The final entree I tried was the arepas ($5.50). The arepas reminded me of a chicken salad sandwich because of the cold, creamy shredded chicken. Two corn patties held together a huge serving of chicken and avocado filling on top of lettuce. The crisp, thin top and bottom could barely contain the generous chicken middle. The maize “buns” were crispy in some bites and soft like a pita in others. The flavor was mild and well seasoned. The texture contrast between the warm corn cakes and the cold, smooth filling was exceptional. If you like chicken salad sandwiches, you need to try this.

A large slice of tres leches cake sits in a plastic clamshell container with very white frosting and a light yellow cake with dripping leches sauce on the bottom of the container. Photo by Alyssa Buckley.

Photo by Alyssa Buckley.

I am a sucker for tres leches cake. El Paraiso sells tres leches cake by the slice for $3, and it was a mighty slice indeed. It could easily have been split between three people. The cake was delicious with a soft, soaked crumb and a fluffly, whipped cream frosting. It was nice and sweet, just like I like in a dessert.

A dessert empanada dusted with grains of white sugar sits on a white plate on a black table. Photo by Alyssa Buckley.

Photo by Alyssa Buckley.

Lastly, I ordered the dessert empanadas ($1.75 for one, $5 for three). This was a fried empanada covered in sugar. Did I think the middle might have chocolate? I did think that. And if not chocolate, I thought perhaps fruit. In any case, the filling wasn’t specified, and because I’m not picky, I went for it.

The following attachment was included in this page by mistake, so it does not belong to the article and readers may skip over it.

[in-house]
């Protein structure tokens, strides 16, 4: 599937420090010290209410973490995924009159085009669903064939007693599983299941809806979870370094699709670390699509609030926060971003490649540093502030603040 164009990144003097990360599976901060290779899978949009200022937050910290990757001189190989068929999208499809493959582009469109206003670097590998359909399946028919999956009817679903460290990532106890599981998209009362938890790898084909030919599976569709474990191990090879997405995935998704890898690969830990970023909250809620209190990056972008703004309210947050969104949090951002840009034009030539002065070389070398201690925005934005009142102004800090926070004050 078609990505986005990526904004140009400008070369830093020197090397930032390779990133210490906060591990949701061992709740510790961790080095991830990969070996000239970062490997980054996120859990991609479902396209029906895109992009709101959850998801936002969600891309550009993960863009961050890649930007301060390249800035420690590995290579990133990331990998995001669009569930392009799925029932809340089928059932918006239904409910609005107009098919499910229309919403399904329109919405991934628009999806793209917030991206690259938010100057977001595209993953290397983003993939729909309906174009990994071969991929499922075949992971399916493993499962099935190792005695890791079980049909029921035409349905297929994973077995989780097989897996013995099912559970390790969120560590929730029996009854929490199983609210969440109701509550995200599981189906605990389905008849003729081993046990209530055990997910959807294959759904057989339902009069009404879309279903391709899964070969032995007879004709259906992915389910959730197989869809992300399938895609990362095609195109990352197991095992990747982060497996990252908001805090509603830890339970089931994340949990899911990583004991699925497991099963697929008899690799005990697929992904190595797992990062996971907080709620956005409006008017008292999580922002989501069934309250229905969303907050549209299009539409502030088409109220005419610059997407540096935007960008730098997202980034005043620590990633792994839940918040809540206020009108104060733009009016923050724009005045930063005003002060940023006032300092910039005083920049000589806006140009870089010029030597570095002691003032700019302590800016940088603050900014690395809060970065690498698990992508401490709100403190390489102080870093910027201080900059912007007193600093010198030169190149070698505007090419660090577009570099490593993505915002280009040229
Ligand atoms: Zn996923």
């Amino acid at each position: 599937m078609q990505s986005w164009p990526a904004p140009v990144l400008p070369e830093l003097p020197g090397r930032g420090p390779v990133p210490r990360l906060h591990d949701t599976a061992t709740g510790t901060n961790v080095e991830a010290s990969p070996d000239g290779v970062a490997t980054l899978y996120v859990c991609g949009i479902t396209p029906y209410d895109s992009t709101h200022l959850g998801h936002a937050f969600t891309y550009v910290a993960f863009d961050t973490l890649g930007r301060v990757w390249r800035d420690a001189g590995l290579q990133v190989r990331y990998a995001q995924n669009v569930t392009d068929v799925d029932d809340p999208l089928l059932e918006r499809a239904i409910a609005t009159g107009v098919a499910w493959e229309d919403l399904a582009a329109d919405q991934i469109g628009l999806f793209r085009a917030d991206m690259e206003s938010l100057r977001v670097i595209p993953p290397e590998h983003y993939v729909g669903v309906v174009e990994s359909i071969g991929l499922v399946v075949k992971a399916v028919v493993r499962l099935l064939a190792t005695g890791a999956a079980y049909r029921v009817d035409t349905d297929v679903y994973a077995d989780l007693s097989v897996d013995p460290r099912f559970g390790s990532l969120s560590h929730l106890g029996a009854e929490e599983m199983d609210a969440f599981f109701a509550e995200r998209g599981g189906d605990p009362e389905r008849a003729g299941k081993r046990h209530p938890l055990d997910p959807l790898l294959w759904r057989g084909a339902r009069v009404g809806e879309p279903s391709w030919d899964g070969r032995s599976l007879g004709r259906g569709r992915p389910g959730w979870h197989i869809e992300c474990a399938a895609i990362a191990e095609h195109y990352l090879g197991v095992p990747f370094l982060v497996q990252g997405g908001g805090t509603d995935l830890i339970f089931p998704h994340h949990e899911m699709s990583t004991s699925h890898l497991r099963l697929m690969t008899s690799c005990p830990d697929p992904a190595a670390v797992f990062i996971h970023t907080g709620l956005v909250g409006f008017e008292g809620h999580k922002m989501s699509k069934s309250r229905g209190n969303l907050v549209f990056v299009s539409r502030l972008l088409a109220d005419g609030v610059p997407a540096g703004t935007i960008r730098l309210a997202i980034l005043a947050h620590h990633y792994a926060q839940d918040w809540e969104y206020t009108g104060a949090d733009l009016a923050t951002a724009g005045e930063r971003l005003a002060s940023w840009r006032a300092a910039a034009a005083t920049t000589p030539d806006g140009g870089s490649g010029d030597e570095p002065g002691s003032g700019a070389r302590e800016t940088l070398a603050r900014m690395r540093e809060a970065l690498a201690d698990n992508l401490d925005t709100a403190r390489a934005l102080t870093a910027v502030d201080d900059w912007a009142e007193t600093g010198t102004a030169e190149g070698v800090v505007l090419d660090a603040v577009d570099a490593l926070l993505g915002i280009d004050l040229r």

A dessert empanada from El Paraiso is sliced open on a white plate. The interior is airy and has a thin layer of white queso inside. Photo by Alyssa Buckley.

Photo by Alyssa Buckley.

The inside of the dessert was very airy, and the walls of the interior had a thin layer of queso. This was the first time I had ever had cheese in my dessert. The dessert empanada was perfectly crispy on the outside, and it gave me funnel cake vibes. The fried exterior was savory as was the unexpected white queso, so it actually went pretty well for me — after I got over my assumptions.

It’s not a super sweet dessert; it’s a savory-sweet dessert. So, if you like interesting combinations of food — or you love queso so much that wish you could have queso in your desserts, give the dessert empanadas from El Paraiso a try.

There’s even more on the menu than what I ordered, and each day, there are specials. You can see real time updates from the restaurant by following them on Facebook.

To put your order in, you can call 312-971-7149, order online, or you can order in person at Broadway Food Hall. The El Paraiso staff were friendly and able to answer any questions about the menu, so if you have questions about the menu, they’ll be able to help you.

El Paraiso
401 N Broadway Ave
T-F 11 a.m. to 7 p.m.
Sa+Su 11 a.m. to 2 p.m.

Top image by Alyssa Buckley.